Connecticut's attorney is extending the state's safeguards against potential price gouging on fuels, such as heating oil and gasoline, until Nov. 10, citing supply concerns caused by Superstorm Sandy.
George Jepsen said Thursday the protections, called a notice of abnormal market disruptions, bars fuel dealers from charging significantly higher prices for their product during the ordinary course of business.
This particular protection applies to energy sources including gasoline, propane, heating oil, natural gas, electricity, and wood fuels, Jepsen said. Violators are subject to penalties.
Connecticut has had these protections in place since Aug. 3 due to a new law about the rising wholesale price of gasoline. Those protections were to expire Saturday, but Jepsen will use his statutory authority to extend them an extra week.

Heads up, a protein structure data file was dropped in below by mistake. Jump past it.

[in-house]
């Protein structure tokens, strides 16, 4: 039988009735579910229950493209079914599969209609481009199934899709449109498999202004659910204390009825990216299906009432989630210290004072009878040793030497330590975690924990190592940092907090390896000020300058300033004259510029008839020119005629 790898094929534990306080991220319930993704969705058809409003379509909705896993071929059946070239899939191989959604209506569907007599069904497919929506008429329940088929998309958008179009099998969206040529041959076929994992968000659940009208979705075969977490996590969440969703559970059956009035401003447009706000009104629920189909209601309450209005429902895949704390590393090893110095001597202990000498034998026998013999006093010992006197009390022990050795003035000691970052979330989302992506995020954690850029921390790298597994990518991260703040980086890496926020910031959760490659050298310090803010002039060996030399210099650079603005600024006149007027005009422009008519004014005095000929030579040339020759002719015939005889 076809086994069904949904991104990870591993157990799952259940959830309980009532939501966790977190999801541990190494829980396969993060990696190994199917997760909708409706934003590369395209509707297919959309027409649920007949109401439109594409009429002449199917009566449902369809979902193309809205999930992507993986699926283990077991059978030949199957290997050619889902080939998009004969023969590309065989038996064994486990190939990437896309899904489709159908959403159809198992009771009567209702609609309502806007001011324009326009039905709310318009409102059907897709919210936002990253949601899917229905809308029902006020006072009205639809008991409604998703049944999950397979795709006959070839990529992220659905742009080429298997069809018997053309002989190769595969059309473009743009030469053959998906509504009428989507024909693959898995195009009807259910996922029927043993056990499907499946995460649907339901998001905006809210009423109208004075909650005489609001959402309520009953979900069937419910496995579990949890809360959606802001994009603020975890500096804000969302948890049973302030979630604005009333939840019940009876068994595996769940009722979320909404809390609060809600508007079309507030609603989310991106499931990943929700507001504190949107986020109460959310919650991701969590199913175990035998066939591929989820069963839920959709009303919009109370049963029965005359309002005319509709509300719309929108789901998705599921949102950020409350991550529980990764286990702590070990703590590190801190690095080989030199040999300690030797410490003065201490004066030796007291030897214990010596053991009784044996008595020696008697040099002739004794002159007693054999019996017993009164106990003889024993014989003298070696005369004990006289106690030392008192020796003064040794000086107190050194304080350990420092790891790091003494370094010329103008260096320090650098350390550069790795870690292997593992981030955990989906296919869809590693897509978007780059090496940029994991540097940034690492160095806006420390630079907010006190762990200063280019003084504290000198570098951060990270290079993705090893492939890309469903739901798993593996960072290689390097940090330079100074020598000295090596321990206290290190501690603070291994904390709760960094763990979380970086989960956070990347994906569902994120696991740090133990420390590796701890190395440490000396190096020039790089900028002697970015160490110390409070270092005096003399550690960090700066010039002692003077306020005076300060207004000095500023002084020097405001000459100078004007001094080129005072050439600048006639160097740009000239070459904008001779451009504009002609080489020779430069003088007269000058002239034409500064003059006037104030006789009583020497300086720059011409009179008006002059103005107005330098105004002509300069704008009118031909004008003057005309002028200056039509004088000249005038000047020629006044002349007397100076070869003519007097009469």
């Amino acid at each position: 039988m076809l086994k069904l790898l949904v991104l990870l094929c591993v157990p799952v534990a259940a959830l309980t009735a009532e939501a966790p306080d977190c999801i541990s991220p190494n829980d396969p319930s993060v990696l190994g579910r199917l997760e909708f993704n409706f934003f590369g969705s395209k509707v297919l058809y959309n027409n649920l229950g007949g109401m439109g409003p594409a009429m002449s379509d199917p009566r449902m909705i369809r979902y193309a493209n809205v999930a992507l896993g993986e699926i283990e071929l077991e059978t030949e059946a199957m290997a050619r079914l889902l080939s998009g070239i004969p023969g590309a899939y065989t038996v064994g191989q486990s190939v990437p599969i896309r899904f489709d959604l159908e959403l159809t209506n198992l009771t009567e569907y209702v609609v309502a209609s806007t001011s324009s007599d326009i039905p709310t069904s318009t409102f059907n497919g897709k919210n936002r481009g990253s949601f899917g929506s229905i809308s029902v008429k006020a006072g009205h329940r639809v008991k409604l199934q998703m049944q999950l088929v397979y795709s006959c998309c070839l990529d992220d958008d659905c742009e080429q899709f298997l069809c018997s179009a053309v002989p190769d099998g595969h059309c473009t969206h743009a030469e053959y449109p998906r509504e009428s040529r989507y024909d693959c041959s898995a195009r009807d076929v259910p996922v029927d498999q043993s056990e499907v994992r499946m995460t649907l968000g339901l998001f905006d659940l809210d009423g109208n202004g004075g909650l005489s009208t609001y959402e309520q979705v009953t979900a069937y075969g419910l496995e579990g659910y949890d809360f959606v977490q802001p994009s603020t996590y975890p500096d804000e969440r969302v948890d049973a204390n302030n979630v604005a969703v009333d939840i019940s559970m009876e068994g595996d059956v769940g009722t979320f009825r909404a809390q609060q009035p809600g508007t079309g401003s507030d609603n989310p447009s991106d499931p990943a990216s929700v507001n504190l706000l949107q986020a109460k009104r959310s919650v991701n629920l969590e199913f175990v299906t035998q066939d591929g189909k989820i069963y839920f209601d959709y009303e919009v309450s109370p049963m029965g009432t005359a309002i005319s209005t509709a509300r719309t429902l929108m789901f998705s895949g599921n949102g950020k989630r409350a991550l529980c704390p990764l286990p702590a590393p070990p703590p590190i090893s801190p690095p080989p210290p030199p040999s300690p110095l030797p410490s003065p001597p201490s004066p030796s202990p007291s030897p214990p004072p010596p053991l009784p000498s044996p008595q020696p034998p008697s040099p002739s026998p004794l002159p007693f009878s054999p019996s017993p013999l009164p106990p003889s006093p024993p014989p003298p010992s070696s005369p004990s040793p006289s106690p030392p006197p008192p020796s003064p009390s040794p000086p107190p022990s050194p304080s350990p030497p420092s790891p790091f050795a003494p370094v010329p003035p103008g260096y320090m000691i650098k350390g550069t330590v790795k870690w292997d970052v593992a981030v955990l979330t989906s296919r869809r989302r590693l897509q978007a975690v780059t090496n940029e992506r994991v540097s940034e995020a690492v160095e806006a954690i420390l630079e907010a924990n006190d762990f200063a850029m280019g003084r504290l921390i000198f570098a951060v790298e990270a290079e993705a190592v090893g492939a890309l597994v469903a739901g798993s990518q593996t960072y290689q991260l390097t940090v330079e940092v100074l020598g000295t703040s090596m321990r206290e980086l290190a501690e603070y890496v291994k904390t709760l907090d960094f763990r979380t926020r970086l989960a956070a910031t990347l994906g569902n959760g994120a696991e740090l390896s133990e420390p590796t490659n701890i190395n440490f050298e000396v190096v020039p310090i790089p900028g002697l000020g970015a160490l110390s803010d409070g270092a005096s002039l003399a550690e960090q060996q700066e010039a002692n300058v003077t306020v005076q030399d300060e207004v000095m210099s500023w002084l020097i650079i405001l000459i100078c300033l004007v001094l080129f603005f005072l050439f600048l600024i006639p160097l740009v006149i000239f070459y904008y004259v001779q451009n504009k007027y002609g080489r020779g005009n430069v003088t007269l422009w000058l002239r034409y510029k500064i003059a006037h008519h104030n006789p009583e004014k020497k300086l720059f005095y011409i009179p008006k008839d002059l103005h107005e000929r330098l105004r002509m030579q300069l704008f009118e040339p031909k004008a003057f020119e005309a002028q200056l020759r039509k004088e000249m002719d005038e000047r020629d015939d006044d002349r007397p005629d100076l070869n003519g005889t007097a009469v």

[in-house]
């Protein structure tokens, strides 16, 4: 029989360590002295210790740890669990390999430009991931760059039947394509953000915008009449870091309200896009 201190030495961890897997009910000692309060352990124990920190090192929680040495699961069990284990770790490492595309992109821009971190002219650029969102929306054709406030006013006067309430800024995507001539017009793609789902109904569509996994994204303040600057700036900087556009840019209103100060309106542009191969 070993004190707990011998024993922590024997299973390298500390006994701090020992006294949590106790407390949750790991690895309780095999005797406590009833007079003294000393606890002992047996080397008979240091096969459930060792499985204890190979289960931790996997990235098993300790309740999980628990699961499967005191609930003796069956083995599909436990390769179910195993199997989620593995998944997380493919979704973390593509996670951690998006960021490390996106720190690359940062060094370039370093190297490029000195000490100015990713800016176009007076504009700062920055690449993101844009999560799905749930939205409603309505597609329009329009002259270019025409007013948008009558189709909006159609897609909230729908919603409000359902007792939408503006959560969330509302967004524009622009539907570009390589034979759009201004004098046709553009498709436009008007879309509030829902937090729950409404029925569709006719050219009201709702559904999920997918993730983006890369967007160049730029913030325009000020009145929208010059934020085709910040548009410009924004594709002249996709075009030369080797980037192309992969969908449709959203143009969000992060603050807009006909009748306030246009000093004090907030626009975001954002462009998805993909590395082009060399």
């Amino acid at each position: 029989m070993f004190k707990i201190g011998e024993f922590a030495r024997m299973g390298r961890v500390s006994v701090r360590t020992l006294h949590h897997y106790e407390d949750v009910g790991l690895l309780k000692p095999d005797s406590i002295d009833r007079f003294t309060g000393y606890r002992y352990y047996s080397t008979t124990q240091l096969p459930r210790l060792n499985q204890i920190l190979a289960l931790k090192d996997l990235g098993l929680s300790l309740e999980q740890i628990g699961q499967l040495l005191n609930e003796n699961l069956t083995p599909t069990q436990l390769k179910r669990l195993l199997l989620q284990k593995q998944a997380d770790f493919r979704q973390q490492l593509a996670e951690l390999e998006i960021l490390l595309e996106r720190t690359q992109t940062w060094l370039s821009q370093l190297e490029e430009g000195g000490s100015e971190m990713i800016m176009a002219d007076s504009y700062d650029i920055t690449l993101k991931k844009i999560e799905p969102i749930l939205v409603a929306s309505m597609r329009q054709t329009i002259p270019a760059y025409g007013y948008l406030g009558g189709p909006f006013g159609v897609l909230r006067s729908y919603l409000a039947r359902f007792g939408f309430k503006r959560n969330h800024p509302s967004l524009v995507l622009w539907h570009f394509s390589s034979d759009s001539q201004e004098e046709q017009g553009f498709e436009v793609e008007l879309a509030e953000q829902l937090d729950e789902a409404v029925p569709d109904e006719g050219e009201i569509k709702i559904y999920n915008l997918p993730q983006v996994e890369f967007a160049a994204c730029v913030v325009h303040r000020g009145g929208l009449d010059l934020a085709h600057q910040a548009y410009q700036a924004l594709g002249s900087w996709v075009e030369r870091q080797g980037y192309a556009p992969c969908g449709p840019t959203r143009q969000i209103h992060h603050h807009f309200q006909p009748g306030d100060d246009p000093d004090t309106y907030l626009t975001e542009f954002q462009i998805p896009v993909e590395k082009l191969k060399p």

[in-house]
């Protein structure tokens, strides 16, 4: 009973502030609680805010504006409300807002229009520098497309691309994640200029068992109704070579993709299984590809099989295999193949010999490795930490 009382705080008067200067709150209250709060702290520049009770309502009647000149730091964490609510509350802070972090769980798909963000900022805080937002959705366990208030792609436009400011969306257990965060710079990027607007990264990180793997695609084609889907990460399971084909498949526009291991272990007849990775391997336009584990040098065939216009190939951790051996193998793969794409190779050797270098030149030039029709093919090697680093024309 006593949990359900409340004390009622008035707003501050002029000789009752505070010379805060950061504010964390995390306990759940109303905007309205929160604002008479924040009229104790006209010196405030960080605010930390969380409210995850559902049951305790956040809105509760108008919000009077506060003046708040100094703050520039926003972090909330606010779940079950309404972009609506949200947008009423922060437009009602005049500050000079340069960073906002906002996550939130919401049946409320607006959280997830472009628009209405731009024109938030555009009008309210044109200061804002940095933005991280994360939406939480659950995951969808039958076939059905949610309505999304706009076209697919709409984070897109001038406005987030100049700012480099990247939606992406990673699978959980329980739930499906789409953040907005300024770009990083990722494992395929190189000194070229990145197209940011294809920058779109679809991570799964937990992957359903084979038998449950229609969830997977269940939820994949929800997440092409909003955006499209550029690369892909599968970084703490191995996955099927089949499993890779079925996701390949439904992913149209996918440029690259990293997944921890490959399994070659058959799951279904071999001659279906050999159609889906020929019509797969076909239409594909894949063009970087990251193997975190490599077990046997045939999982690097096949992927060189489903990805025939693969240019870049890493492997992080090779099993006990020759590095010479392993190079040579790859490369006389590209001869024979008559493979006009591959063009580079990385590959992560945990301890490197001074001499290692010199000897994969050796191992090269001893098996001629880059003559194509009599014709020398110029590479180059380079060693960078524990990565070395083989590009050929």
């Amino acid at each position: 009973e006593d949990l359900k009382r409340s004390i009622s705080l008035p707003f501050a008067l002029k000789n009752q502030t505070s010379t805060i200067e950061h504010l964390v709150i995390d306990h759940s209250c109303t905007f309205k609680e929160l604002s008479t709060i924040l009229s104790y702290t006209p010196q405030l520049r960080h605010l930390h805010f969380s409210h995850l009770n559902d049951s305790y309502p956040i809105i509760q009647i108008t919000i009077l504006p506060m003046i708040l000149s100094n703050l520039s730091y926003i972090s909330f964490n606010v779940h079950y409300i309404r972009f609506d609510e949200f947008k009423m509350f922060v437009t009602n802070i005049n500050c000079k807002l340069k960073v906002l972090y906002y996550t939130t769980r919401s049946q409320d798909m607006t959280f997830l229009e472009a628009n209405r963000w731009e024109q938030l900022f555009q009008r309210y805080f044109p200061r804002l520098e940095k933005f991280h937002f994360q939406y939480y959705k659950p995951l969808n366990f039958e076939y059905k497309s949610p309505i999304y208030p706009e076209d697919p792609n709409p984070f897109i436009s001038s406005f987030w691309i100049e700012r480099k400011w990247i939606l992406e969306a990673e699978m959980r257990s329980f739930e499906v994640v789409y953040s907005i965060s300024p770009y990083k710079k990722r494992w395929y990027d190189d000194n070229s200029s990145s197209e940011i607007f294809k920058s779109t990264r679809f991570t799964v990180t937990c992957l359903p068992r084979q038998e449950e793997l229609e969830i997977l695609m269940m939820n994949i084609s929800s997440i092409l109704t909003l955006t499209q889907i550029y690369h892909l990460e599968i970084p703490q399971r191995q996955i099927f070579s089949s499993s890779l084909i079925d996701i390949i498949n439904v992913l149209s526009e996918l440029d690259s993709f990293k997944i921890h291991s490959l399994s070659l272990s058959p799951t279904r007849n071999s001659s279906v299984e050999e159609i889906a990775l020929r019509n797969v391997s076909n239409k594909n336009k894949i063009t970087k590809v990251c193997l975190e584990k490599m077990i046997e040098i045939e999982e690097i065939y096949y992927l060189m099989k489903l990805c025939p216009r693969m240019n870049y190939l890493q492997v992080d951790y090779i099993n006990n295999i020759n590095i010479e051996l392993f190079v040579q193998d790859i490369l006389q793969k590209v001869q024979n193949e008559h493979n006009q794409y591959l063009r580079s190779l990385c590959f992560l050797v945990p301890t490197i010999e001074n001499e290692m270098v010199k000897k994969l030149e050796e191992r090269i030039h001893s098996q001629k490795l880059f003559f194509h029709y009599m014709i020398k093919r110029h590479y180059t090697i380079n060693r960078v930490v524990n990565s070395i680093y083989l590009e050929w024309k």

Jepsen said the extension is justified because of the potential for disruptions in the flow of fuel supplies as a result of extensive coastal damage, flooding and power outages from Sandy.
Connecticut currently has no fuel shortages, but he and state Consumer Protection Commissioner William M. Rubenstein are encouraging the state's businesses and residents to conserve appropriately.